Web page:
The use of images of the most important works connected to the rooms had already been hypothesized in draft 02, to speed up interaction with the user once inside the museum, but instead of connecting them directly inside each room, we created a system to see the routes “Veloce in blue” and “Classico in fuchsia” as if it were a subway line. By specifying the route in the plan and placing the most important and unmissable works found in each room under the map of each floor.

The map is in the testing phase; will be given to users in PDF format, via the Uffizi website. We hope to collect feedback from people to possibly improve the user experience.

The final result

The brochure contains all the information relating to the Uffizi Galleries: an introduction to its history, opening hours and ticket prices, and all the rules to be followed by visitors.
Furthermore, there are floor plans of each floor and an illustrated representation of each route. There is also an additional map that shows the position of the Uffizi in relation to the rest of the historic center of Florence and explains how to reach the other museums that form the Uffizi Galleries complex.

Dimensions: The final brochure follows the format set for the Boboli Gardens map; the open map is an A2, then folded twice crosswise leaving a final closed format equal to an A5 sheet.

Paper: All maps are printed on 100% recycled paper. This decision was proposed from the beginning of the project and supported collectively by the entire Uffizi team, especially by director Schmidt. Despite knowing that the costs would be higher than average, the director was aware of the environmental impact and preferred to help reduce the environmental footprint of the product as much as possible.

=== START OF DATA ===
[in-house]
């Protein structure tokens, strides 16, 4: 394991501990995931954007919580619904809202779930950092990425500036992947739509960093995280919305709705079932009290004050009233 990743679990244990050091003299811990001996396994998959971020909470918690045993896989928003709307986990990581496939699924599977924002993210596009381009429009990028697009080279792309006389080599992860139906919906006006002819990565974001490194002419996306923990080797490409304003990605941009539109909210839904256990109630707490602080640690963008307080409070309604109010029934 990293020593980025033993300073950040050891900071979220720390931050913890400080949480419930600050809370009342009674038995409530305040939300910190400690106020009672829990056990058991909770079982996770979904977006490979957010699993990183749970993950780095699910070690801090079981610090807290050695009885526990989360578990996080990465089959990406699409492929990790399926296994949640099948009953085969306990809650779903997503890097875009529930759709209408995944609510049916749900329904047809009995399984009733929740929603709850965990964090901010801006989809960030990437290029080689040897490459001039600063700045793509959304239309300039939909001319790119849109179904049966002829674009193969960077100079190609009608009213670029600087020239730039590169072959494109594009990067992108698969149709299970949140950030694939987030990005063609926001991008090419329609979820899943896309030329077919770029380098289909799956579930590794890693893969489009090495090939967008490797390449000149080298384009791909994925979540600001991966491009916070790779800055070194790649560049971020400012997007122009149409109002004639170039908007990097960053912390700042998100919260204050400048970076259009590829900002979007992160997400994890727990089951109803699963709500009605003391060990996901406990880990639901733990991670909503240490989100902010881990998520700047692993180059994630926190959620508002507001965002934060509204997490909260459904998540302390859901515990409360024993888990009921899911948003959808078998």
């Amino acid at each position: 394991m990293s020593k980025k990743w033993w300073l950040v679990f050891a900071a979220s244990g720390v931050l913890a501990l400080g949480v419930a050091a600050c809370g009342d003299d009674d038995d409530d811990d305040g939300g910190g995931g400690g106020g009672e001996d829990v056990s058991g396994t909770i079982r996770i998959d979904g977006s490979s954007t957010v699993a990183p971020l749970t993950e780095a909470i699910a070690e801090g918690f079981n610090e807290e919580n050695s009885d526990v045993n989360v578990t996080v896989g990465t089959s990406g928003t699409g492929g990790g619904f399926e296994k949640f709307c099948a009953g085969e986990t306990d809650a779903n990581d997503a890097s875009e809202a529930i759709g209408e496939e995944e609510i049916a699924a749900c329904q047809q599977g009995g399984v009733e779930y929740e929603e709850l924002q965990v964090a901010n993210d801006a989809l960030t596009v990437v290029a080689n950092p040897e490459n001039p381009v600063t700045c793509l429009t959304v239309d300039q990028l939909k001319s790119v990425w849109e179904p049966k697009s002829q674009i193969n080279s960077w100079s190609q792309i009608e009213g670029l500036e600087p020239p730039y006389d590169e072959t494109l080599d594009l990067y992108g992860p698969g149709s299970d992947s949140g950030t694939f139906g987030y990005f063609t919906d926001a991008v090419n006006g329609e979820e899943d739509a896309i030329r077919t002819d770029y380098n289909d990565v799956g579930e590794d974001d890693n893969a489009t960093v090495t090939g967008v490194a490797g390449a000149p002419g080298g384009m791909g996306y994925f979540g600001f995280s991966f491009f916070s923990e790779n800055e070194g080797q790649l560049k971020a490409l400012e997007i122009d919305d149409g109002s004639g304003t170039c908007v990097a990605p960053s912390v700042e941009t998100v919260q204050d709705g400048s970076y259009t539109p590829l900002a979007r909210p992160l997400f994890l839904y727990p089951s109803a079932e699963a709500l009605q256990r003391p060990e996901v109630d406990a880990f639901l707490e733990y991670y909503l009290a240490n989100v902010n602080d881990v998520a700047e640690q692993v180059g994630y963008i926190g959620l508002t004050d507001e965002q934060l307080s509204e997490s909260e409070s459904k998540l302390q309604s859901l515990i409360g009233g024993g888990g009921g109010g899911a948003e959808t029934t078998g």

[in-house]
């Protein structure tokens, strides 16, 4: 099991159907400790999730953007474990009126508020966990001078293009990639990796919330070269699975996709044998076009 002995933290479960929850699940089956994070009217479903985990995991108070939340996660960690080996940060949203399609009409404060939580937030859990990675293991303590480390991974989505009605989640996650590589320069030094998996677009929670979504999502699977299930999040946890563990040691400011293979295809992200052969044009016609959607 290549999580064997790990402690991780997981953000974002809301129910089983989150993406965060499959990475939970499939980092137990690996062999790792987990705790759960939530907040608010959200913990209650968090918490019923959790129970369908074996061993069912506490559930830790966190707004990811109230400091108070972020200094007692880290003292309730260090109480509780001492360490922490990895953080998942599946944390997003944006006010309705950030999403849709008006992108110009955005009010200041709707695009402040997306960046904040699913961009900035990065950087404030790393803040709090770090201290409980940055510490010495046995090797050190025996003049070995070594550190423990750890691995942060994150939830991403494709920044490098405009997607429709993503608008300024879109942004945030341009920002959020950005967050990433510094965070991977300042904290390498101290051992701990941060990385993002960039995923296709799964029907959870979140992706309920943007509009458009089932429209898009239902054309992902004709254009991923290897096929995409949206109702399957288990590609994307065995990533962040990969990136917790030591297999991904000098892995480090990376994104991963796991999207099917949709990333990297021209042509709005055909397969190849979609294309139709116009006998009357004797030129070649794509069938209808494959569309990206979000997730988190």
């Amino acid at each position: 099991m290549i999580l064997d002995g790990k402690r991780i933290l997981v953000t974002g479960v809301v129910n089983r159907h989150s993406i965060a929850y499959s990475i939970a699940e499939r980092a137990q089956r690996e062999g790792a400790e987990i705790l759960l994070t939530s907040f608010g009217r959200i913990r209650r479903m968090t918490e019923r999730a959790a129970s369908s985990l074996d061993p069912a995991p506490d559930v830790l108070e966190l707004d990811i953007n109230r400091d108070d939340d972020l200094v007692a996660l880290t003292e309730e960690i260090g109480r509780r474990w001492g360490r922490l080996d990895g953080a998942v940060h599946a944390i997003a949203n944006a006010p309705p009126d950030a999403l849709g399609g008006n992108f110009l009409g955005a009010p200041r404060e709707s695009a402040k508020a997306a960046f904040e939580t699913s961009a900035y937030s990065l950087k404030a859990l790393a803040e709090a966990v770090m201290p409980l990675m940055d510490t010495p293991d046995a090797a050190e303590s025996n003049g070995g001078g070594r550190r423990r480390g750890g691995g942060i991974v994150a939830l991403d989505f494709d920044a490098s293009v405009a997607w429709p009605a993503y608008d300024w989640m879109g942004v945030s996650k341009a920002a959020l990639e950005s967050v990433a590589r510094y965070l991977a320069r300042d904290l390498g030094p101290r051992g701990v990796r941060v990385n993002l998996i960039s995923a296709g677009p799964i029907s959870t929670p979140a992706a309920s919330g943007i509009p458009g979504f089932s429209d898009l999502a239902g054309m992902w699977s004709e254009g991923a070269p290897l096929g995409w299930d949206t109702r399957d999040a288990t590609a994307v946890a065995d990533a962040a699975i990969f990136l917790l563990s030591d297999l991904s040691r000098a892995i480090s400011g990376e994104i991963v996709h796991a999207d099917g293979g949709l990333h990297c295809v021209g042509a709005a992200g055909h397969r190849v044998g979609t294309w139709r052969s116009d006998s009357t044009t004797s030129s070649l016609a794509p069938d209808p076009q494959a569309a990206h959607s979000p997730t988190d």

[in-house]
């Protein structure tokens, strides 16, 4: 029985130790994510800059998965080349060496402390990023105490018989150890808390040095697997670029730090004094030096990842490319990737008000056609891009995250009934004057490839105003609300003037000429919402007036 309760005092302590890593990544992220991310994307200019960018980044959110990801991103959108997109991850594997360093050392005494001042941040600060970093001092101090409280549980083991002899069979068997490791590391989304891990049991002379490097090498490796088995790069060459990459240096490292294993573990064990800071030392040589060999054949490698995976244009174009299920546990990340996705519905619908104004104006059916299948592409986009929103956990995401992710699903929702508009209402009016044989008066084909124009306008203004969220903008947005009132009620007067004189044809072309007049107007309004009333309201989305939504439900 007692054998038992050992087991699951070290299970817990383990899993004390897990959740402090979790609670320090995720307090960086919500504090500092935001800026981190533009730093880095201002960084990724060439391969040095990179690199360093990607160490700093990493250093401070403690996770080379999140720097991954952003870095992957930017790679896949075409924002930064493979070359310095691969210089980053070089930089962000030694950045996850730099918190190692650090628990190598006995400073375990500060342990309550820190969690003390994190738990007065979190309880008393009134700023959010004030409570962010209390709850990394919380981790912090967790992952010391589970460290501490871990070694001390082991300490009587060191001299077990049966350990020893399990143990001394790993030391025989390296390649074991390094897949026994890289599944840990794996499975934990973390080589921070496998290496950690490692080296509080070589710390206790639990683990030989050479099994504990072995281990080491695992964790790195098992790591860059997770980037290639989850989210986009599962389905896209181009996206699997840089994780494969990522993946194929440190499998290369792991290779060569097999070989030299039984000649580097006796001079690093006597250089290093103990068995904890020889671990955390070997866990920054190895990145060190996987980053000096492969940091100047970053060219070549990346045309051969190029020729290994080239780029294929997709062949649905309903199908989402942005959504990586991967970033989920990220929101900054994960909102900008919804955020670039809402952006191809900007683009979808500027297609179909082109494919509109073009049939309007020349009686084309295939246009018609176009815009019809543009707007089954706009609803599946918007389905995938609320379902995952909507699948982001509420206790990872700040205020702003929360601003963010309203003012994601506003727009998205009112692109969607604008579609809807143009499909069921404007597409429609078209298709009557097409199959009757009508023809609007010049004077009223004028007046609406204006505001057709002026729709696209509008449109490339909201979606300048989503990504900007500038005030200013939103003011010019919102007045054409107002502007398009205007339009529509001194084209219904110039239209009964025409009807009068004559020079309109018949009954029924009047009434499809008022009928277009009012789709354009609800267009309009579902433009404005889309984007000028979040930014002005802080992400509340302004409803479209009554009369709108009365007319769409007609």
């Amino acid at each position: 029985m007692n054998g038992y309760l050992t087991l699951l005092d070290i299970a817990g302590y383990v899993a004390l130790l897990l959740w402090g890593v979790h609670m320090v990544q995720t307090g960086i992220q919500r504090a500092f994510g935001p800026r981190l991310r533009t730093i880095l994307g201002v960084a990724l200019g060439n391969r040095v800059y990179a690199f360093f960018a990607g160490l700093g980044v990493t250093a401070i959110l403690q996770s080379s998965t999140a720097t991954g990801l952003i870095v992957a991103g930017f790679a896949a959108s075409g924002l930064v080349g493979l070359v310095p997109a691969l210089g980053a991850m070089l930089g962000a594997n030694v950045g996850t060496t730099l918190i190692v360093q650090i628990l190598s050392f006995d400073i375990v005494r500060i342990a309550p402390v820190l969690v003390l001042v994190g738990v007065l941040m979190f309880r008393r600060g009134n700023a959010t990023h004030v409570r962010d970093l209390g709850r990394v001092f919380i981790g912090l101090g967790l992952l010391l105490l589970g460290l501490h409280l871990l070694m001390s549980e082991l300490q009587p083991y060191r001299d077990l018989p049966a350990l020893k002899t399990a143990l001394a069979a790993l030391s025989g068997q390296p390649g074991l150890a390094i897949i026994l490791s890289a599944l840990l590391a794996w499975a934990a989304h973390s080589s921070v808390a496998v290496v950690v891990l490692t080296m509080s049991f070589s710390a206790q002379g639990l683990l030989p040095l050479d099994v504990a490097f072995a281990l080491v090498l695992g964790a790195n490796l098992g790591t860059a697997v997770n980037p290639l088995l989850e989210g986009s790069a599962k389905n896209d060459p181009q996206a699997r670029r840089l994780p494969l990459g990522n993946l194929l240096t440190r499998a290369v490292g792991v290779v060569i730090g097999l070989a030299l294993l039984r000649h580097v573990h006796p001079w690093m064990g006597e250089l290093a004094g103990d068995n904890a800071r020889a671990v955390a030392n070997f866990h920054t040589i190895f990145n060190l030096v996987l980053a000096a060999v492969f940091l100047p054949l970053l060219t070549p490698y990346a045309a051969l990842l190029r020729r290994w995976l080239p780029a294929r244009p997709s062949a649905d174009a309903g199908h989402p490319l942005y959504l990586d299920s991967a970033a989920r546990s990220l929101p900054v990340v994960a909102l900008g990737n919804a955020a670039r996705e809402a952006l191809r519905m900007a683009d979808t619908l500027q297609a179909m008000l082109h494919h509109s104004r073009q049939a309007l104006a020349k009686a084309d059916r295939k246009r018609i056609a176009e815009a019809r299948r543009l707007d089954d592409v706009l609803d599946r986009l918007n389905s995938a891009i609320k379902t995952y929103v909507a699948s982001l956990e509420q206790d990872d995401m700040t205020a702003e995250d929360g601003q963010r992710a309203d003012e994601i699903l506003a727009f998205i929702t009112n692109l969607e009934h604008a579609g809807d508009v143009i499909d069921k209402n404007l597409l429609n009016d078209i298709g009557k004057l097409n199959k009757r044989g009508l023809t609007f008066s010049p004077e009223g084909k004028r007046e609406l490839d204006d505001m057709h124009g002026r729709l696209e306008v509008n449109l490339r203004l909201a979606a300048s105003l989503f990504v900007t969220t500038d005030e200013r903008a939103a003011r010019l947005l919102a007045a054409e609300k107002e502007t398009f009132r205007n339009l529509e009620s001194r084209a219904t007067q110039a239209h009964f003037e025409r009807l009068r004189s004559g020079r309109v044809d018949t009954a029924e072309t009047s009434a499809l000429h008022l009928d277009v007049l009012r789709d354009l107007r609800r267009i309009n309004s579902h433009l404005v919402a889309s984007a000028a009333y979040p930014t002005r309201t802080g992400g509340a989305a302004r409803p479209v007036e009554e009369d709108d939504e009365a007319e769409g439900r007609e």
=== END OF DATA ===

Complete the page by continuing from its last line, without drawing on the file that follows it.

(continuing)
Next steps: Alongside work in the physical world, it would be a great opportunity to enrich the digital experience with an interactive map. It would be a fully explorable virtual space, so that the visitor can enjoy updated information on any device he wants to use.

The information architecture would pass through DatoCMS, so all the content would be centralized. This would allow all experiences to be updated simultaneously, from the app to any VR experiences, with just one click. This would also apply to the paper version: imagine for example the temporary exhibitions which, updated on an app, would also be synchronized in the print file for the paper version.

Special thanks:

The support of the entire Uffizi Galleries team was fundamental during all phases of the project, and in particular the architect Antonio Godoli, together with Bianca Maria Landi, Angela Pintore, Maria Spanò and Andrea Biotti, who directed us towards the ideal solutions for the specific use case of the Garden, always proving available to clarify all our doubts. Together with them, we must thank director Eike Schmidt for the trust placed in us in entrusting us with this important task.